“How psyched are you to have the opportunity to learn about out the universe and its inhabitants for several hours a day at no cost to you?!”
I stumbled across this video by John Green and had to share. Not only is he hilarious (and talking at break-neck speeds through the entirety of this clip) but he looks at the whole back-to-school time of year in a positive way. School doesn’t always compare to the freedom and warm temps of summer, but when we show our students the positives (in an engaging YouTube clip) we might get at least a laugh out of them. Continue reading
Starting another school year is exciting! But how can you make sure you’re not falling back into the same patterns? How can you determine whether your teaching has gone stale, or if you need to add/change/modify? What, specifically should you ask yourself as you’re preparing?
Here are some great questions as you start to think about the new year: Continue reading
Sometimes we all need to change the way we approach topics, lessons, or units. Here are some refreshing (and inspiring!) ideas from fellow educators to hopefully motivate you to change things up. Continue reading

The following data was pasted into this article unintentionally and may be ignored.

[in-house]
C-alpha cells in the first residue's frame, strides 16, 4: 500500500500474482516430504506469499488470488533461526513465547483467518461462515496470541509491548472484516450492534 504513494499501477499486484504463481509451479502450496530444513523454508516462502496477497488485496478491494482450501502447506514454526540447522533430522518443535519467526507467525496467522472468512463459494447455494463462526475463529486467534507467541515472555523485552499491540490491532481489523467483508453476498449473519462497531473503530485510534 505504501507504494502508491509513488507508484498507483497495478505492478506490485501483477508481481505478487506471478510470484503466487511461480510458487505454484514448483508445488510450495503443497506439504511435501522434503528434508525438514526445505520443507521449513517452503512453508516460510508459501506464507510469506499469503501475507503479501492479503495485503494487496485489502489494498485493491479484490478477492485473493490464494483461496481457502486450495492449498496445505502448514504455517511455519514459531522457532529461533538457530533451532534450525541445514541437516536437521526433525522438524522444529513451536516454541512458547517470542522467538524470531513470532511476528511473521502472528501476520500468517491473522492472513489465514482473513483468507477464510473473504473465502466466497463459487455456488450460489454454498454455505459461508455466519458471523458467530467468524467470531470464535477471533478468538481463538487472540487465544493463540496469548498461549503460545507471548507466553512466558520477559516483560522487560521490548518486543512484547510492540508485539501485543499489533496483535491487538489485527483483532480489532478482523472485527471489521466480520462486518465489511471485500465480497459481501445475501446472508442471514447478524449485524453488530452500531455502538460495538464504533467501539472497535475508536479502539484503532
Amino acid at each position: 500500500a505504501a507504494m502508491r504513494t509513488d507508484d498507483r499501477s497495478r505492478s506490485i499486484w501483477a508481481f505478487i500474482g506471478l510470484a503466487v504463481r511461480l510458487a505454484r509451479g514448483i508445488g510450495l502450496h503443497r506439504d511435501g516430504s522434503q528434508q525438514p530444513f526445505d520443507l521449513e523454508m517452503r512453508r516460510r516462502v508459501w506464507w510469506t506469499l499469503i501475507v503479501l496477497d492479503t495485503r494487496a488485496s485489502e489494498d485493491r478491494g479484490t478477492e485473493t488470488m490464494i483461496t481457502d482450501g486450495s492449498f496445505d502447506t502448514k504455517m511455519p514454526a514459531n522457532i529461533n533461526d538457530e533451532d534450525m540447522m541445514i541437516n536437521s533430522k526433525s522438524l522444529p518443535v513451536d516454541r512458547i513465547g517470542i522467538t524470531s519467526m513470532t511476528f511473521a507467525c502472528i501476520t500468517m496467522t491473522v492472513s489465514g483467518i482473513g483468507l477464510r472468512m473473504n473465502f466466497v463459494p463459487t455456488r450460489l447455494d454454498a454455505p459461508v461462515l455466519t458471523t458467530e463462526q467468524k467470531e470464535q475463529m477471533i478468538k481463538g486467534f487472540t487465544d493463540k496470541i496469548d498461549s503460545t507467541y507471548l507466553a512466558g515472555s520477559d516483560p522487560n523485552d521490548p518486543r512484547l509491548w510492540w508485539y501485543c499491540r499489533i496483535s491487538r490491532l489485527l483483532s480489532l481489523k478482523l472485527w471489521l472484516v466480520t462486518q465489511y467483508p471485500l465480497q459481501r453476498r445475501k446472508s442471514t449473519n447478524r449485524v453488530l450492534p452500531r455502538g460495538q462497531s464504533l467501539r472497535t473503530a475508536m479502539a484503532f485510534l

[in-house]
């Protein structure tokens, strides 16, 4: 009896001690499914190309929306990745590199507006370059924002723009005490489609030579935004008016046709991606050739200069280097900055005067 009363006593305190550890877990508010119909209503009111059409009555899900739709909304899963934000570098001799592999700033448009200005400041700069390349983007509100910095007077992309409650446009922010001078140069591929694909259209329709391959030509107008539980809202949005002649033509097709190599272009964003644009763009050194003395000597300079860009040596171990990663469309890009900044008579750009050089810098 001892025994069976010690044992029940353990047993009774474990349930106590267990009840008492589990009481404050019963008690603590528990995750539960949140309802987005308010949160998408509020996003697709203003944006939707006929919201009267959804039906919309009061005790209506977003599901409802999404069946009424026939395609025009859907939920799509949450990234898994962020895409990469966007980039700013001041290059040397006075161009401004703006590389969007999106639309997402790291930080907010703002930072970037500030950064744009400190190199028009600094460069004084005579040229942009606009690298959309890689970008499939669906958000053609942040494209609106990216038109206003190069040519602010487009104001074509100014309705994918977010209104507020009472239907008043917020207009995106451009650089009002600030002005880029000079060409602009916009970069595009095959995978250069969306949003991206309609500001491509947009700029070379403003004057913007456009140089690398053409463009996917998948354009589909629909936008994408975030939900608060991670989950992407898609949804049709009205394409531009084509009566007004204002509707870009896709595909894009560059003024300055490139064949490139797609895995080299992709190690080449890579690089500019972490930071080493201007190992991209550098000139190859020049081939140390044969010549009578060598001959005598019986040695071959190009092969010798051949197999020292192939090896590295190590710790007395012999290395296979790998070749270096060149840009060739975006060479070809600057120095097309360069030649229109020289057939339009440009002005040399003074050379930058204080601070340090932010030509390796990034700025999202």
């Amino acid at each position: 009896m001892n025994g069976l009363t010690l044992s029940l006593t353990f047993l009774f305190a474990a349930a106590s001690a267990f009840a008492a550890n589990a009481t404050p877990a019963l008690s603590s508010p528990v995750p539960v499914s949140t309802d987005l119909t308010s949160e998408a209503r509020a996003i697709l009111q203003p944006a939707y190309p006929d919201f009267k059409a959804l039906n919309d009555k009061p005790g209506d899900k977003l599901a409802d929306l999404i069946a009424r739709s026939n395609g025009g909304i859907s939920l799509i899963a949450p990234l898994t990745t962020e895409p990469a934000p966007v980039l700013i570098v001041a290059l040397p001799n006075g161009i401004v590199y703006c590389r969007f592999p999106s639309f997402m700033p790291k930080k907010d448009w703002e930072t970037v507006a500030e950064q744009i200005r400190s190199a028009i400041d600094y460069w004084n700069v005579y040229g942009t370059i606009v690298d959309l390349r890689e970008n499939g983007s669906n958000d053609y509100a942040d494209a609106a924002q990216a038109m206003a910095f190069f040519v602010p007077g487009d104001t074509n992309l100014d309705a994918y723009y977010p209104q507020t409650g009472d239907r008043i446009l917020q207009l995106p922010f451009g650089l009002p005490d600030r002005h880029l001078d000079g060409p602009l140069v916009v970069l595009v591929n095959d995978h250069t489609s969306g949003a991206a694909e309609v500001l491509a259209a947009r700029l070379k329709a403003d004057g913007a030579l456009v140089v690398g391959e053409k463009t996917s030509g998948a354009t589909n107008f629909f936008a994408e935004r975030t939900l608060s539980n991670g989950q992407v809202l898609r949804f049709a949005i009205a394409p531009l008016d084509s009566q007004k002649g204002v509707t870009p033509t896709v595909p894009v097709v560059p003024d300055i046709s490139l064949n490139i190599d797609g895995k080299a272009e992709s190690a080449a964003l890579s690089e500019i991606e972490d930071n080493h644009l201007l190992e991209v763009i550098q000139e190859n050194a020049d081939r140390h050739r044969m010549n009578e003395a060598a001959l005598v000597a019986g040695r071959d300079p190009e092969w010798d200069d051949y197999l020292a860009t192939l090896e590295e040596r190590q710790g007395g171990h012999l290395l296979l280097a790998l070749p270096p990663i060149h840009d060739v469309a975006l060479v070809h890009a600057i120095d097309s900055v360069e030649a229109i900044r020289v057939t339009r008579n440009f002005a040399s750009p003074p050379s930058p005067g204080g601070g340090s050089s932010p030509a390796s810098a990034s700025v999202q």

In today’s day and age, technology is so very prevalent and while this can be seen as a downside to some, it can also be something that completely transforms the classroom in meaningful ways. However, as educators, it is of utmost importance to create boundaries between our social media profiles/personal lives and our role as teachers. Continue reading
Have you heard of ‘DiSSS’ or ‘CaFE’?
These is Tim Ferriss’ framework for mastering new information, and it’s perfect for the classroom setting. Continue reading
Feedback is probably the most important aspect of student learning, as it helps individuals assess their progress, see areas of improvement, and know the steps to take moving forward. Continue reading
I stumbled across this article today and just had to share. Something that’s so relevant for teachers (especially English teachers) is that ‘blah’ feeling we get when we know we have a large stack of papers to grade. Don’t get me wrong, as educators we love seeing our students improve and reading their work…but at the same time, knowing you have a (often very dry and very large) pile to get through can be daunting and tiring before the task even begins!
That’s why when I stumbled upon Ken Lindblom’s blog post, I thought, ‘Wow, how could I have missed something so simple, and yet so important?’ And that’s the importance of interest in our students’ papers. Continue reading